Malawiâ€™s key donors have pledged about $496 million (about K124 billion) in budget support, double the pledges made last year, according to Finance MinisterÂ Ken Lipenga.
In his budget statement, which is under discussion in Parliament, Lipenga said: â€œTotal revenue and grants for the 2012/13 budget are projected at K394 billion made up of K270.39 billion and K124.08 billion [$496 million] in domestic revenues and grants, respectively.â€
This, Lipenga said, is 140 percent higher than last year when pledged grants stood at K52.68 billion ($210 million).
This is good news for Malawiâ€™s economy that has been teetering on the brink of collapse after former president Bingu wa Mutharika picked a fight with major donors whose support accounts for about 40 percent of the national budget.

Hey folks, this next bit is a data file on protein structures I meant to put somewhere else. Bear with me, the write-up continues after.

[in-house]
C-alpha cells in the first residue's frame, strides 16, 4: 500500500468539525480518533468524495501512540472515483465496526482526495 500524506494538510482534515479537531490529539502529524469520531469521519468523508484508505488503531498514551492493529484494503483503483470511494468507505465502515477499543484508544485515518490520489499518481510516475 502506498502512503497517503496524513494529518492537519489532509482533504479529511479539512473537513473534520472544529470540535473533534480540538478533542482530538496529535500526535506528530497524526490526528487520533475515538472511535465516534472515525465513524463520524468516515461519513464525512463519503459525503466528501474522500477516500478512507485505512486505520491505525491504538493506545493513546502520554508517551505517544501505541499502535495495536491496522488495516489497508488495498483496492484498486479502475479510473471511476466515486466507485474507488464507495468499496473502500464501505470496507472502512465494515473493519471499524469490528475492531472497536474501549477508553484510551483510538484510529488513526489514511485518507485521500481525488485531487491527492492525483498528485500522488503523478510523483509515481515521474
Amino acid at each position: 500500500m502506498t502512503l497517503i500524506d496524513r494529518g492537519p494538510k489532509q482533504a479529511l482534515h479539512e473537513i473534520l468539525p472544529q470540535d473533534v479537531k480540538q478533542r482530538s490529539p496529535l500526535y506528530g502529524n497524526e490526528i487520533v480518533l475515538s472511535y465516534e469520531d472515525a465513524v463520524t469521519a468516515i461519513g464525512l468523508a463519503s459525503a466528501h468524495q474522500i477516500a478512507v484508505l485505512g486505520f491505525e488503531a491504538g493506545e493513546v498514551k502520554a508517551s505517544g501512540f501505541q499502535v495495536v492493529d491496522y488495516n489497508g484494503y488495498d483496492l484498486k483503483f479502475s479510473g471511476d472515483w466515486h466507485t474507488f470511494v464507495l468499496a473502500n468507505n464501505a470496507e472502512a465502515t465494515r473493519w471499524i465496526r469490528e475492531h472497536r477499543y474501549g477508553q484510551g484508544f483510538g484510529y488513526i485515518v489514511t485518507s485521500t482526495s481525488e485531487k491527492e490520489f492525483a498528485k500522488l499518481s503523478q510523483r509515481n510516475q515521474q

The support is also almost close to the $500 million that Treasury estimated the country urgently needs to improve Lilongweâ€™s official foreign reservesâ€™ position now at 1.5 months and pay off outstanding creditors. Three months is the internationally recommended minimum for foreign reserves or import cover.
President Joyce Bandaâ€™s administration has in the last two months been working to reopen aid taps and re-establish diplomatic ties with countries such as Britain, the countryâ€™s former colonial master and biggest bilateral donor.
So far, Britain, the European Union (EU), the World Bank, the International Monetary Fund (IMF) and the African Development Bank (AfDB) are some of the cooperating partners that have already come forward pledging support.